Epileptic Disorders - Editor's Choice
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Ictal asystole mimicking seizure deterioration in temporal lobe epilepsy
Invited Editorial Comment by John B.P. Stephenson
Ictal asystole means cardiac standstill during an epileptic seizure, as in the woman described by Guldiken et al., (2015) in this issue. If the asystole lasts long enough more than 6 seconds then a syncope results (Bestawros et al., 2015). This is a situation in which a patient with definite epilepsy might need a cardiac pacemaker, but only after careful thought (Benditt et al., 2015).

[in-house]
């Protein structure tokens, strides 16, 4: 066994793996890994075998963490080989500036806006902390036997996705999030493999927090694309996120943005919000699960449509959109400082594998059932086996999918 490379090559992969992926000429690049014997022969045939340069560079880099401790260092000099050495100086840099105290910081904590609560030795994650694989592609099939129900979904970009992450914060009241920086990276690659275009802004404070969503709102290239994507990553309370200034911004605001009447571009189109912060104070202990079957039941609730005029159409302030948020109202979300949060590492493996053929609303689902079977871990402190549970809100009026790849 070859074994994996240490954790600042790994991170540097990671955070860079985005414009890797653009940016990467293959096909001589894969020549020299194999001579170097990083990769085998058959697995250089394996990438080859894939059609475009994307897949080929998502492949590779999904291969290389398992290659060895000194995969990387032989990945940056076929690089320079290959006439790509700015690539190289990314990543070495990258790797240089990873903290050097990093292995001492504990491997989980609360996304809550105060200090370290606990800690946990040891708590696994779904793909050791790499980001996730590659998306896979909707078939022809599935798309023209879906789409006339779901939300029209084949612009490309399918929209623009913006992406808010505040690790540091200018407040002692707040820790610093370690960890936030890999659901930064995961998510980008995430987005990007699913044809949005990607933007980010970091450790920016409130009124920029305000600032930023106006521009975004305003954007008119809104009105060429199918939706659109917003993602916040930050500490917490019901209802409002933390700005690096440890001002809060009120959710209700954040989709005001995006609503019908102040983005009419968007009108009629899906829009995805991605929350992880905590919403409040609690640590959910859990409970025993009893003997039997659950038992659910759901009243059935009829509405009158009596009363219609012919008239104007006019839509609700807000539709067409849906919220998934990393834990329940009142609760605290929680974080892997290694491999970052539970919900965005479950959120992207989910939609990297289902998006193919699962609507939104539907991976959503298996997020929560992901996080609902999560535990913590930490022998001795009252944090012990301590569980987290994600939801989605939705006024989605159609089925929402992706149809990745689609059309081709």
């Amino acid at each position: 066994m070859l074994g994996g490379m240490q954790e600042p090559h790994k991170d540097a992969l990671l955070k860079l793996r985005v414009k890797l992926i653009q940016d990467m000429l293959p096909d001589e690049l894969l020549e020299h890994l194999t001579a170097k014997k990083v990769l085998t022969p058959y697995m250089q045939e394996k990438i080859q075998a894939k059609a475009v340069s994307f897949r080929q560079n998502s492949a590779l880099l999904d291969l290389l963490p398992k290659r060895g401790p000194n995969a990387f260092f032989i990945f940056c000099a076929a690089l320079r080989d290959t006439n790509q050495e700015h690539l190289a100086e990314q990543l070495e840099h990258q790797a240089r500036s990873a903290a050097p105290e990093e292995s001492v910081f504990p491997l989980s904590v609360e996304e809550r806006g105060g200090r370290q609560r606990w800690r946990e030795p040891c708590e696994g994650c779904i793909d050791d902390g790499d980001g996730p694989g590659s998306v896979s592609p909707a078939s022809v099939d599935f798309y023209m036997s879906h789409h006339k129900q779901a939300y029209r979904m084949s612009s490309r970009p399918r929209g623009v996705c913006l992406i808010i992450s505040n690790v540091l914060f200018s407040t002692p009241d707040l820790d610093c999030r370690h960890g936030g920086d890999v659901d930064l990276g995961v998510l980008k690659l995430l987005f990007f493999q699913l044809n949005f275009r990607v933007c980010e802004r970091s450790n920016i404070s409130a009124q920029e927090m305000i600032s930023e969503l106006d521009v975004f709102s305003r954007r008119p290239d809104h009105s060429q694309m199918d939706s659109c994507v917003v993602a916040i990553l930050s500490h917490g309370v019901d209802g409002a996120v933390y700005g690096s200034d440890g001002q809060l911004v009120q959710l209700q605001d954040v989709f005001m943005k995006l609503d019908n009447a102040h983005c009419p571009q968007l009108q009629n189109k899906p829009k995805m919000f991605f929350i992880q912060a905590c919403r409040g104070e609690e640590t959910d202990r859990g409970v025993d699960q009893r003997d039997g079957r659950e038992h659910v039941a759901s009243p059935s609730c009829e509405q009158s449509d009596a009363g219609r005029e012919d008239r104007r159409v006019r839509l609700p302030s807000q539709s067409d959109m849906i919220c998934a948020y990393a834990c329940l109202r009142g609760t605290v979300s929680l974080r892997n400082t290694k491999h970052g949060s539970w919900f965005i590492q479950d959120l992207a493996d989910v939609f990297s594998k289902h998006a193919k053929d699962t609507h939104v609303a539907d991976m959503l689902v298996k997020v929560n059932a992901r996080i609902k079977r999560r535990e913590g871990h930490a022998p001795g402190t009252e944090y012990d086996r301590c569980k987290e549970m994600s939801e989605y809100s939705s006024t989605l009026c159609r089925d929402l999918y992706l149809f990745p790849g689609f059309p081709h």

Much more common is the scenario in which a patient is treated for “epilepsy” but instead has non-epileptic reflex syncope with or without cardiac asystole (Stephenson, 1990; Petkar et al., 2012).
It seems worthwhile to discuss how one should make one or other diagnosis, how one should treat, and especially whether a cardiac pacemaker might be indicated. Read full commentary